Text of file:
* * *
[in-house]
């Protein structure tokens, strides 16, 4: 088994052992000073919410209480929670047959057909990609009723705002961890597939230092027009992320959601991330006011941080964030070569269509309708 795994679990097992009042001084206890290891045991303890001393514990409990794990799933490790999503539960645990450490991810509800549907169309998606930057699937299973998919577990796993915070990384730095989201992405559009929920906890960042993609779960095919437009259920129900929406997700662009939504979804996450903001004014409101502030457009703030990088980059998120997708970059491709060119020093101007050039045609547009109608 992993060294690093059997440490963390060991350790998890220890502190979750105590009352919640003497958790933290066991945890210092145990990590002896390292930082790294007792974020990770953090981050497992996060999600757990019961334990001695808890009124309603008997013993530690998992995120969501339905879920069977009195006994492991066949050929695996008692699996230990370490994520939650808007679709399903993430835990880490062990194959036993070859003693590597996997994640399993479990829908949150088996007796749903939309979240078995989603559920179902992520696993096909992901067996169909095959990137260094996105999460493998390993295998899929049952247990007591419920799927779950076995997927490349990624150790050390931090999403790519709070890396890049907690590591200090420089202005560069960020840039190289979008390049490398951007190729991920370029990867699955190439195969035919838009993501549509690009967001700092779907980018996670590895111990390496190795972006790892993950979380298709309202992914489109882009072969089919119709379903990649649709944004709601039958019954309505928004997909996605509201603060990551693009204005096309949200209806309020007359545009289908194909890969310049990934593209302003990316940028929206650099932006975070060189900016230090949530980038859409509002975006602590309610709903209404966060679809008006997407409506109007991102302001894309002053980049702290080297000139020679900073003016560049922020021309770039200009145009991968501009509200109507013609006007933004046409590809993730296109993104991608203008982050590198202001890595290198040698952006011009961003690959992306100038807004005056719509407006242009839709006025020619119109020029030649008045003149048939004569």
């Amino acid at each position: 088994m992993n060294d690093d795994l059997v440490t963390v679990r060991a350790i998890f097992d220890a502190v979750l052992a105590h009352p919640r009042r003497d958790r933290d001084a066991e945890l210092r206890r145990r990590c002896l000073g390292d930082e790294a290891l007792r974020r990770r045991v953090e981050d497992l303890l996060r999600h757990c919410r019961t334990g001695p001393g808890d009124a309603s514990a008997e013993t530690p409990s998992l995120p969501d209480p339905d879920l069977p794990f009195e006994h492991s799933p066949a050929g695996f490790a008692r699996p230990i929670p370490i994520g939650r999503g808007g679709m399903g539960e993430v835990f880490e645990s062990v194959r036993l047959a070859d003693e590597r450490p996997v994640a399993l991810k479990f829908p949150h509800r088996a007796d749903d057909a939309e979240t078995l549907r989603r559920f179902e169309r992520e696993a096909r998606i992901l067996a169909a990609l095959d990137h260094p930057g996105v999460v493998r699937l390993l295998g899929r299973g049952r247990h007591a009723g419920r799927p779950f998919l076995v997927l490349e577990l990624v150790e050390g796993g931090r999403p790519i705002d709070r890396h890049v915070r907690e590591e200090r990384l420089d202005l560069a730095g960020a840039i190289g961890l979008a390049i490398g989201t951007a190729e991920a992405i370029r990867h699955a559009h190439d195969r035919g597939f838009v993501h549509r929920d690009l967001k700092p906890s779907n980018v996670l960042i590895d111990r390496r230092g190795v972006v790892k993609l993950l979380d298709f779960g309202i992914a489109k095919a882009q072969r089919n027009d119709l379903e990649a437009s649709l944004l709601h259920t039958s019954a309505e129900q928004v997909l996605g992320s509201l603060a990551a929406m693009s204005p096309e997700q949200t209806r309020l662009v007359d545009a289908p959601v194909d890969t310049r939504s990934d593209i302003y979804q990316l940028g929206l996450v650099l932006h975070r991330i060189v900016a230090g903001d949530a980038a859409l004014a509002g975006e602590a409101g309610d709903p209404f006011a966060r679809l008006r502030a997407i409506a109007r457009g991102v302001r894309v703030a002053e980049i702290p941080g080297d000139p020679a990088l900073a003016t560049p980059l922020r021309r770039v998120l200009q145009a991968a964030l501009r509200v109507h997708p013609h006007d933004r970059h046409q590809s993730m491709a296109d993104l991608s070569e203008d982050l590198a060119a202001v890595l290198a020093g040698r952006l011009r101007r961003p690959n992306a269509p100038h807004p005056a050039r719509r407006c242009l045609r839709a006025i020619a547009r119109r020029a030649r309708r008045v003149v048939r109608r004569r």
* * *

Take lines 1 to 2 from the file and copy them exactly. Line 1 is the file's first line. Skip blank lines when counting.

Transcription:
[in-house]
């Protein structure tokens, strides 16, 4: 088994052992000073919410209480929670047959057909990609009723705002961890597939230092027009992320959601991330006011941080964030070569269509309708 795994679990097992009042001084206890290891045991303890001393514990409990794990799933490790999503539960645990450490991810509800549907169309998606930057699937299973998919577990796993915070990384730095989201992405559009929920906890960042993609779960095919437009259920129900929406997700662009939504979804996450903001004014409101502030457009703030990088980059998120997708970059491709060119020093101007050039045609547009109608 992993060294690093059997440490963390060991350790998890220890502190979750105590009352919640003497958790933290066991945890210092145990990590002896390292930082790294007792974020990770953090981050497992996060999600757990019961334990001695808890009124309603008997013993530690998992995120969501339905879920069977009195006994492991066949050929695996008692699996230990370490994520939650808007679709399903993430835990880490062990194959036993070859003693590597996997994640399993479990829908949150088996007796749903939309979240078995989603559920179902992520696993096909992901067996169909095959990137260094996105999460493998390993295998899929049952247990007591419920799927779950076995997927490349990624150790050390931090999403790519709070890396890049907690590591200090420089202005560069960020840039190289979008390049490398951007190729991920370029990867699955190439195969035919838009993501549509690009967001700092779907980018996670590895111990390496190795972006790892993950979380298709309202992914489109882009072969089919119709379903990649649709944004709601039958019954309505928004997909996605509201603060990551693009204005096309949200209806309020007359545009289908194909890969310049990934593209302003990316940028929206650099932006975070060189900016230090949530980038859409509002975006602590309610709903209404966060679809008006997407409506109007991102302001894309002053980049702290080297000139020679900073003016560049922020021309770039200009145009991968501009509200109507013609006007933004046409590809993730296109993104991608203008982050590198202001890595290198040698952006011009961003690959992306100038807004005056719509407006242009839709006025020619119109020029030649008045003149048939004569």